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Revista Brasileira de Saúde e Produção Animal

On-line version ISSN 1519-9940

Rev. bras. saúde prod. anim. vol.18 no.3 Salvador July/Sept. 2017 

Forragicultura e Pastagens

Influence of the period of year on the chemical composition and digestibility of pasture and fodder selected by goats in caatinga

Influência da época do ano na composição química e digestibilidade do pasto e da forragem selecionados por caprinos na caatinga

Messias José dos Santos SILVA1  * 

Dulciene Karla de Andrade SILVA1 

André Luiz Rodrigues MAGALHÃES1 

Kedes Paulo PEREIRA2 

Érica Carla Lopes da SILVA1 

Fábia Simone Bezerra CORDEIRO1 

Claudia Tenório de NORONHA1 

Kelly Cristina dos SANTOS3 

1Universidade Federal Rural de Pernambuco, Departamento de Zootecnia, Garanhuns, Pernambuco, Brasil.

2Universidade Federal de Alagoas, Centro de Ciências Agrárias, Maceió, Alagoas, Brasil.

3Universidade Federal Rural de Pernambuco, Departamento de Zootecnia, Recife, Pernambuco, Brasil.


This study aimed to verify the influence of months on chemical composition and in vitro digestibility of pasture and forage selected by goats in the semiarid region of Brazil’s Pernambuco state. Six male goats fistulated in the rumen were used in a completely randomized design. Forage collection was conducted in herbaceous and shrub/tree layers, in order to simulate goat grazing, and materials were separated into leaves and branches. Extrusa and pasture collections were held in November, January and February/March. There was collection month (P <0.05) effect for pasture on dry matter (DM), crude protein (CP), neutral detergent fiber (NDF), acid detergent fiber (ADF), with average values of 458.27g/kg NM and 155.46, 521.30 and 390.13g/kg DM, respectively. For the stem (P <0.05) for DM, Organic matter (OM), mineral matter (MM), ethereal stratum (EE), ADF, acid detergent unavailable protein (AIP), total carbohydrates (TCHO) and dry matter in vitro digestibility (DMIVD), with average values of 487.47g/kg NM and 930.80, 69.07, 20.67, 440.30 and 63.78g/kg DM, respectively. About the extrusa, there was collection time effect (P <0.05) on the DM, OM, MM, CP, EE, AIP, TCHO, Non-fibrous carbohydrates (NFC) and DMIVD, with average values of 84.53g/kg DM, 863.03, 136.97, 152.90, 33.60, 14.07, 676.37 and 55.35g/kg DM, respectively. Rainfall changes in the rainy season in the caatinga altered pasture quality, causing changes in the diet selected by goats, mainly in DM, CP, CNF and DMIVD.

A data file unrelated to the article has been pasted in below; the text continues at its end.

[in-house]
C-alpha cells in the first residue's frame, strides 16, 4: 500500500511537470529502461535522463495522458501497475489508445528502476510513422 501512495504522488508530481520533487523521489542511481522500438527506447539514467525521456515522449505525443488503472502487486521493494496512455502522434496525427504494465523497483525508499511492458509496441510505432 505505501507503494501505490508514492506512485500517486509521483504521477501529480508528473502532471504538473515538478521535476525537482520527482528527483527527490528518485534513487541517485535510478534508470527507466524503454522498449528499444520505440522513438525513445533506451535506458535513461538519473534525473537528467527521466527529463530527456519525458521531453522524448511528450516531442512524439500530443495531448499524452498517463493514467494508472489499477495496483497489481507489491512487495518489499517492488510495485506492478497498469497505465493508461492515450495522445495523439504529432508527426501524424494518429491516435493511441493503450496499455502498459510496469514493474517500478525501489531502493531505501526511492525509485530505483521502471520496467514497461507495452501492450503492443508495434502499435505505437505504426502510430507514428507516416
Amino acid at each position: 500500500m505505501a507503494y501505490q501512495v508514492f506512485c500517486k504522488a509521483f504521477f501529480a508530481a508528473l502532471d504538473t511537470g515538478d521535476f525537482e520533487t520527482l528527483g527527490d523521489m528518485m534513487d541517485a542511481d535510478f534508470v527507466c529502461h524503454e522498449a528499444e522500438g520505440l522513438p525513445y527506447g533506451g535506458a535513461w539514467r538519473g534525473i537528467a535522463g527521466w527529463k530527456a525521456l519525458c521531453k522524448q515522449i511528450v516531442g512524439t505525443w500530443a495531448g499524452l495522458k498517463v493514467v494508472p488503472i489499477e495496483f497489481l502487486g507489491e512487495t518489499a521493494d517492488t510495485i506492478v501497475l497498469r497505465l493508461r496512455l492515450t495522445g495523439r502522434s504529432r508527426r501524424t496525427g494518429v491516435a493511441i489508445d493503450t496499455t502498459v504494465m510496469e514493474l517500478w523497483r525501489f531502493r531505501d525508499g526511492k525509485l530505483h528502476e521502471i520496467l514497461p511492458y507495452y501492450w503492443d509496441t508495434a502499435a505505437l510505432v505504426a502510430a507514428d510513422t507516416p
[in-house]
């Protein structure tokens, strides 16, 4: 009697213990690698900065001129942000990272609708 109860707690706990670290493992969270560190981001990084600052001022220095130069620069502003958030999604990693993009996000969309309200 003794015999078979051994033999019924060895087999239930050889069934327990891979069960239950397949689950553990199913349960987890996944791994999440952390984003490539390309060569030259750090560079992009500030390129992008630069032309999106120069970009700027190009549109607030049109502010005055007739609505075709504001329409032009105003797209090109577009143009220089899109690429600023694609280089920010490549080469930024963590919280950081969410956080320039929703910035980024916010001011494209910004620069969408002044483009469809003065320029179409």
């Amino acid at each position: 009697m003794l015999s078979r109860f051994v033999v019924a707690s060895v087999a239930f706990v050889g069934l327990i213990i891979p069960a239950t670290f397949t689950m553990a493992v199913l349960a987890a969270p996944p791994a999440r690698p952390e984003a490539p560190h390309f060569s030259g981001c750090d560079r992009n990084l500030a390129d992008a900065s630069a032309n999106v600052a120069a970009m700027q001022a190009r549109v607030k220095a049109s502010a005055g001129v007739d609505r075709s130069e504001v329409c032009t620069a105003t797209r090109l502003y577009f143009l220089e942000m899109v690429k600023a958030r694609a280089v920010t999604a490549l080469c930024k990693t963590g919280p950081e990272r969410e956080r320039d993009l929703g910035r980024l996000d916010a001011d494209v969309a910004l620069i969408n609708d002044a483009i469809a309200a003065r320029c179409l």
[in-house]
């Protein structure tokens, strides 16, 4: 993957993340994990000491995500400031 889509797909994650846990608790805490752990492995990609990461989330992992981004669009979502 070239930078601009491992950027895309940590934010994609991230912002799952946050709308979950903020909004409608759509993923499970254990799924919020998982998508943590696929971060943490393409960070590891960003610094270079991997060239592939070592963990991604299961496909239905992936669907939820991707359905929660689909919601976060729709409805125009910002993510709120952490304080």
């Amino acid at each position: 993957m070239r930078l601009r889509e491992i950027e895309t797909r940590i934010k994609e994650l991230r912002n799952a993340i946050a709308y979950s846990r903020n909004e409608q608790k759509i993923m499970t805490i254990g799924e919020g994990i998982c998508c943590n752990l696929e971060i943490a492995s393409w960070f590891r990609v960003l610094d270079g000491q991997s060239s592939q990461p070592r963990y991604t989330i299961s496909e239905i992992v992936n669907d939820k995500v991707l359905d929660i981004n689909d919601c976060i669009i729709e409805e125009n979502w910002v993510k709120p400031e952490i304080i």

Key words: food; extrusa; native pasture; semiarid region


Objetivou-se verificar a influência dos meses do ano sobre a composição química e digestibilidade in vitro do pasto e da forragem selecionada por caprinos no semiárido pernambucano. Foram utilizados seis caprinos machos fistulados no rúmen, distribuídos em delineamento inteiramente casualizado. As coletas de forragem foram realizadas nos estratos herbáceo e arbustivo/arbóreo, simulando o pastejo dos caprinos, e os materiais separados em folhas e galhos. As coletas da extrusa e do pasto foram realizadas nos meses de novembro, janeiro e fevereiro/março. Houve efeito do mês de coleta (P<0,05), para a folha do pasto sobre a matéria seca (MS), proteína bruta (PB), fibra em detergente neutro (FDN), fibra em detergente ácido (FDA), com valores médios de 458,27g/Kg MN; 155,46; 521,30; 390,13g/Kg MS respectivamente. Para o caule (P<0,05) sobre MS, matéria orgânica (MO), matéria mineral (MM), estrato etéreo (EE), FDA, proteína indisponível em detergente ácido (PIDA), carboidratos totais (CHOT), digestibilidade in vitro da matéria seca (DIVMS), com valores médios de 487,47g/Kg MN; 930,80; 69,07; 20,67; 440,30; 63,78g/Kg MS respectivamente. Sobre a extrusa, ocorreu efeito do mês de coleta (P<0,05) sobre a MS, MO, MM, PB, EE, PIDA, CHOT, carboidratos não fibrosos (CNF) e DIVMS, com valores médios de 84,53g/Kg MS; 863,03; 136,97; 152,90; 33,60; 14,07; 676,37; 55,35g/Kg MS respectivamente. Alterações na pluviosidade nos meses chuvosos na caatinga alteraram a qualidade da pastagem, ocasionando mudanças na dieta selecionada pelos caprinos, principalmente na MS, PB, CNF e DIVMS.

Palavras-Chave: alimentação; extrusa; pastagem nativa; semiárido


The Brazilian semiarid region is characterized by high temperatures, high evaporation rate and marked irregularity in rainfall distribution (both in time and space), with long drought periods (FERREIRA et al., 2009). These factors make livestock vulnerable to forage resource seasonality.

The Caatinga, native vegetation of this region, has three distinct strata: arboreal, shrub and herbaceous, with predominance of deciduous plants that lose their leaves the dry season beginning, and many have thorns.

In the rainy season, the herbaceous layer resurrects in the Caatinga, which features a variety of naturalized native and exotic plants. Among plants, about 10% may have forage characteristics, which can be exploited by animals through direct grazing (SOUZA et al., 2013). However, at dry season, woody species leaves begin to compose most of animals’ diet, reaching 80 % in ruminants.